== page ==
Snacktime is over and it's now naptime. We encounter some mildy bumpy turbulence which helps rock the Golden Girls to sleep. Phil, the over-achiever in the class, has a head start and is already snoring. How do toddlers try to get out of naptime when the fasten seatbelt sign is on and they should be in bed? Yes, every parent and flight attendant knows it is by asking for a drink of water and having to go to the bathroom. As Blanche orders another Bloody Mary, Estelle Getty is tottering towards the lavatory. Miss Playground Monitor stops Estelle in the aisle next to my seat to explain that "I'm not saying you can't go to the lavatory, but I have to tell you that the seatbelt sign is on... just so you know." Estelle slowly returns to her seat and dutifully buckles up. Dorothy stands up, wakes the peacefully sleeping Phil to get to the aisle, and goes to explain to Ma that she is allowed to go to the bathroom after all. Dorothy disturbs Phil once again and takes her seat. Phil realizes that there is no hope for naptime, and pulls out the crossword puzzle.
Nap time is over. The ladies gradually wake up and chattering and cackling fills the air. I overhear conversations about the best sandwich shops in Palm Beach, what to do with their late husband's closet of nylon shirts and restless leg syndrome. For the first time in the flight I notice The Gambler. Kenny is an elderly, Italian-looking gentleman wearing three gold rings and a bracelet. Due to the size of his nylon collar I can't see the gold necklace, but I know it's there. It has to be. The reason I haven't noticed Kenny before now is that he is sitting in the back left corner of the airplane, quietly listening to headphones and is completely absorbed in his iPad. Is it really fun to play a slot machine app on the iPad for two straight hours? I don't know the answer, but Kenny is working hard to find it for me.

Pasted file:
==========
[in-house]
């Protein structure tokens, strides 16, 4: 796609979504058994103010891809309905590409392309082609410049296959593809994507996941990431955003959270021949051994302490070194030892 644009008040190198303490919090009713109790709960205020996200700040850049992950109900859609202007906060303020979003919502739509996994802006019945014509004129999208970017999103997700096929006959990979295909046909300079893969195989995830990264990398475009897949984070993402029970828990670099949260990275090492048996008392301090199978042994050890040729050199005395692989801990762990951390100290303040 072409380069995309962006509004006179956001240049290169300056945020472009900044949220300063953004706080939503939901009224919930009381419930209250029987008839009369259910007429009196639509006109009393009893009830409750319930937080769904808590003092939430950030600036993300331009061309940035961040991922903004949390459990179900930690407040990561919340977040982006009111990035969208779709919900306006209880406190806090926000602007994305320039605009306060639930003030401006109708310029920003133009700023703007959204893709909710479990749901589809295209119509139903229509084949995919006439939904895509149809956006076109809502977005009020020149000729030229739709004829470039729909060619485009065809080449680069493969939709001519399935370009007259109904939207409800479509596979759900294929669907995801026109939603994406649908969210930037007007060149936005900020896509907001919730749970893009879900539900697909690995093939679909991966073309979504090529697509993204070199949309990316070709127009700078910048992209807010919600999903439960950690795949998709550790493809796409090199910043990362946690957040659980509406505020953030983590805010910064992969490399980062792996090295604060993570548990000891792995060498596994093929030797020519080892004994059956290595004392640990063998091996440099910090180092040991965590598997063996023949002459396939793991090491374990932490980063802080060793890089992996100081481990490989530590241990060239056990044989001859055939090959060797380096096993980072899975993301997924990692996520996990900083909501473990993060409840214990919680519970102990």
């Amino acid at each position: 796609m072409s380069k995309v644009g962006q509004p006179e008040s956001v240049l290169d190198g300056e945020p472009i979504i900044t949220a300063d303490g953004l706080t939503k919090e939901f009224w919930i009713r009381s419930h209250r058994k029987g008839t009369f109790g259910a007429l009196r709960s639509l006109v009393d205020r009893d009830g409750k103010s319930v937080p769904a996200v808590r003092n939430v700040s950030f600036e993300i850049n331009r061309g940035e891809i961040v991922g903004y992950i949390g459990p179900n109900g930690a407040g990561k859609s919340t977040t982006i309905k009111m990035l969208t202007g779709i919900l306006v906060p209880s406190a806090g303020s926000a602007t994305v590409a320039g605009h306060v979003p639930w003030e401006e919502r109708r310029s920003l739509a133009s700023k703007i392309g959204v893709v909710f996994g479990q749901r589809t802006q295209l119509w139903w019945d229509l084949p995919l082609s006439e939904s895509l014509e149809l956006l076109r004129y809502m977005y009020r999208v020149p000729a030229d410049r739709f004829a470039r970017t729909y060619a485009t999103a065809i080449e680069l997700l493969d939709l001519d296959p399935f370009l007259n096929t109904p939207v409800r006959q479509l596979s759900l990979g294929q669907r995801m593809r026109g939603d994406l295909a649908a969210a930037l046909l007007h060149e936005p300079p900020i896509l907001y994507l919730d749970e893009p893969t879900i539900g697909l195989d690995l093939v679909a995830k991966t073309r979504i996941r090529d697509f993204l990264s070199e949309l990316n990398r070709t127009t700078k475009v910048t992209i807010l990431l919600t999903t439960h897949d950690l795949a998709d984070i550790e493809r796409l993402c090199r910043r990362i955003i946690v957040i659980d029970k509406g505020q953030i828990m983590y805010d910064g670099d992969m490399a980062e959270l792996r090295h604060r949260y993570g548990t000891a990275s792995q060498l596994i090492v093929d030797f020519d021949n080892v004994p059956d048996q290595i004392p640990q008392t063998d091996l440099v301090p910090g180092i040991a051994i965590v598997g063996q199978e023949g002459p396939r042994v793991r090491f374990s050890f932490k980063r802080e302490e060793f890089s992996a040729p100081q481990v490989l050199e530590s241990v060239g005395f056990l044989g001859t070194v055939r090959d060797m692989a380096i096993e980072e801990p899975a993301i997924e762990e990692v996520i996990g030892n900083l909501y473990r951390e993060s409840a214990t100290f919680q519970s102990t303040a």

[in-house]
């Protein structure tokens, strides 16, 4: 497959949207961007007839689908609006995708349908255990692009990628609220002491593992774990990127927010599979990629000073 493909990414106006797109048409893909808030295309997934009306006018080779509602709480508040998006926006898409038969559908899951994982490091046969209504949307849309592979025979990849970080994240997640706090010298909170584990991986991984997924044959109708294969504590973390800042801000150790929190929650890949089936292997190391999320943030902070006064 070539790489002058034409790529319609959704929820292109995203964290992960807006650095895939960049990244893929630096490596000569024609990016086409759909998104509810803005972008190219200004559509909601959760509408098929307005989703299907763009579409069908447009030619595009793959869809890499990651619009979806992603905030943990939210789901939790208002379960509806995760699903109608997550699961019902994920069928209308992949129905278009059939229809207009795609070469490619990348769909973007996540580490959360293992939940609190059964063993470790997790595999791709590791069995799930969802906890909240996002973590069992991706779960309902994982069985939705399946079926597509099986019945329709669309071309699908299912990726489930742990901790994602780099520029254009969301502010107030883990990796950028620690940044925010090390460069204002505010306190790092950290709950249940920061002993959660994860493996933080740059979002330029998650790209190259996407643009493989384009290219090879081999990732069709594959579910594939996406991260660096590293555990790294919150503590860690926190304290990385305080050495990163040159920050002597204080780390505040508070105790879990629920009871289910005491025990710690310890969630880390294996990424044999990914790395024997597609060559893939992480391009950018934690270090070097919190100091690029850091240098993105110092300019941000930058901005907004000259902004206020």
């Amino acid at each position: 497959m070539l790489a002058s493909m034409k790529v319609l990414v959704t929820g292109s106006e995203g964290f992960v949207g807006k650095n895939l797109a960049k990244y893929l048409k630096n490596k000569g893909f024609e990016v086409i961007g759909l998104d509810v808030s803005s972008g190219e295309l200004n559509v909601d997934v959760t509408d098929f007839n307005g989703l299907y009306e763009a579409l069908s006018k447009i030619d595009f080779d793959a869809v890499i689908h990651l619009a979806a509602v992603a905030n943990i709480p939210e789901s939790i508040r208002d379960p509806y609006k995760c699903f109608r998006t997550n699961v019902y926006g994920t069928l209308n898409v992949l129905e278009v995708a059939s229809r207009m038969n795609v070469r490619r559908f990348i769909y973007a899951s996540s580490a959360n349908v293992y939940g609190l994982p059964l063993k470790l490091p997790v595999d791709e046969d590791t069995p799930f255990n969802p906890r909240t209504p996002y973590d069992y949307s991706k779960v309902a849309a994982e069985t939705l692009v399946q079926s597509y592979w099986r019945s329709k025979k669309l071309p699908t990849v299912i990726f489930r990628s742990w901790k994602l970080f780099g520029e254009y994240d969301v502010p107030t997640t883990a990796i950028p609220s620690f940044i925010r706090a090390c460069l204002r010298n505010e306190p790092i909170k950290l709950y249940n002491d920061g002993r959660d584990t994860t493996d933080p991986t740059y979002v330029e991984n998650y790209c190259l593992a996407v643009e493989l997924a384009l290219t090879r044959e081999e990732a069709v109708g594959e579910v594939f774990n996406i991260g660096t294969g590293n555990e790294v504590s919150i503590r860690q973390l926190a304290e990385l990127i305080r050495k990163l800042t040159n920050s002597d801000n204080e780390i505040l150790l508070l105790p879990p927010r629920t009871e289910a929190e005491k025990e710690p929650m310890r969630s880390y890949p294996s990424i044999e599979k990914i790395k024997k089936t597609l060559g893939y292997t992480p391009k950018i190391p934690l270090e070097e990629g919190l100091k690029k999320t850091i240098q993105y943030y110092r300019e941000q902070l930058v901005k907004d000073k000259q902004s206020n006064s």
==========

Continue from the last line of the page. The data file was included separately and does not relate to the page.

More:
The Professor is - you guessed it - an elderly gentleman wearing a navy blue sport coat over an open collar nylon shirt. No, the collar is not outside the sport coat. Remember, this is The Professor - he has class and poise - and he's busy chatting up Miss. Playground Monitor while waiting in line for the lavatory. The current occupant is the lady from the seat in front of me who ordered the spicy tomato juice. This could take a while; she has already flushed three times now. The Professor is discussing the finer points of how to open the cabin door in an emergency and how the plane sunk in the Hudson River because someone opened the wrong door and let water flow in. Miss. Playground Monitor reminds him that that is why no one is allowed to open the cabin door but her. More chatting ensues about which of the two handles to open first. Blanche rescues Miss. Playground Monitor by ordering another Bloody Mary. She leaves The Professor alone to continue reading the instructions written on the door. I start to feel a little nervous, return my tray table to its upright and locked position, and unbuckle my seatbelt. But alas, Spicy Tomato Juice Lady has flushed for the fourth and final time, and The Professor may now avail himself of the facilities.
With The Professor still locked in the loo, the Fasten Seatbelt sign comes on, and Miss. Playground Monitor issues instructions to prepare for our final approach and subsequent landing. As I fumble with the little button on my armrest, I remember that my seat in the very last row doesn’t recline in the first place. I compliantly turn off my phone where I have been recording this saga with my two thumbs, regretful that I won’t be able to capture the closing act of this airborne Romper Room. It, no doubt, will be memorable.